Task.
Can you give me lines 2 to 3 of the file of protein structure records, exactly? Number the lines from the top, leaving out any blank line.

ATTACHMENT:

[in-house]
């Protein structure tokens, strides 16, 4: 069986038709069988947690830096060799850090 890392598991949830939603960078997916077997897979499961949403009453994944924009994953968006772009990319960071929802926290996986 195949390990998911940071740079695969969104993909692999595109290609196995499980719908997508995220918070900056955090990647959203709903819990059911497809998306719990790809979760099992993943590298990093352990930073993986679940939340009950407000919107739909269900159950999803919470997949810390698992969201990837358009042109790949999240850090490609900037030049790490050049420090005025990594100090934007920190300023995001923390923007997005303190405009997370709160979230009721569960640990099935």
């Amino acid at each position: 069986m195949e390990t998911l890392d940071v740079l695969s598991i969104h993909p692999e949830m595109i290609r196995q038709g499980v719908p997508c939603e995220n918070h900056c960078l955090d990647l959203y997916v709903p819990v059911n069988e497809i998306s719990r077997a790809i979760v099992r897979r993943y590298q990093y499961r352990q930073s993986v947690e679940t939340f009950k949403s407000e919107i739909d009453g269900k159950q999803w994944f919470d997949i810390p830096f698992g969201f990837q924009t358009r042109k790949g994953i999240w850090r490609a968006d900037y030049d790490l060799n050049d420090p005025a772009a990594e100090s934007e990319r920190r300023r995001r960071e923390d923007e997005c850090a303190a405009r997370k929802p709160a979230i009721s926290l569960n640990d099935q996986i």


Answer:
């Protein structure tokens, strides 16, 4: 069986038709069988947690830096060799850090 890392598991949830939603960078997916077997897979499961949403009453994944924009994953968006772009990319960071929802926290996986 195949390990998911940071740079695969969104993909692999595109290609196995499980719908997508995220918070900056955090990647959203709903819990059911497809998306719990790809979760099992993943590298990093352990930073993986679940939340009950407000919107739909269900159950999803919470997949810390698992969201990837358009042109790949999240850090490609900037030049790490050049420090005025990594100090934007920190300023995001923390923007997005303190405009997370709160979230009721569960640990099935």
């Amino acid at each position: 069986m195949e390990t998911l890392d940071v740079l695969s598991i969104h993909p692999e949830m595109i290609r196995q038709g499980v719908p997508c939603e995220n918070h900056c960078l955090d990647l959203y997916v709903p819990v059911n069988e497809i998306s719990r077997a790809i979760v099992r897979r993943y590298q990093y499961r352990q930073s993986v947690e679940t939340f009950k949403s407000e919107i739909d009453g269900k159950q999803w994944f919470d997949i810390p830096f698992g969201f990837q924009t358009r042109k790949g994953i999240w850090r490609a968006d900037y030049d790490l060799n050049d420090p005025a772009a990594e100090s934007e990319r920190r300023r995001r960071e923390d923007e997005c850090a303190a405009r997370k929802p709160a979230i009721s926290l569960n640990d099935q996986i």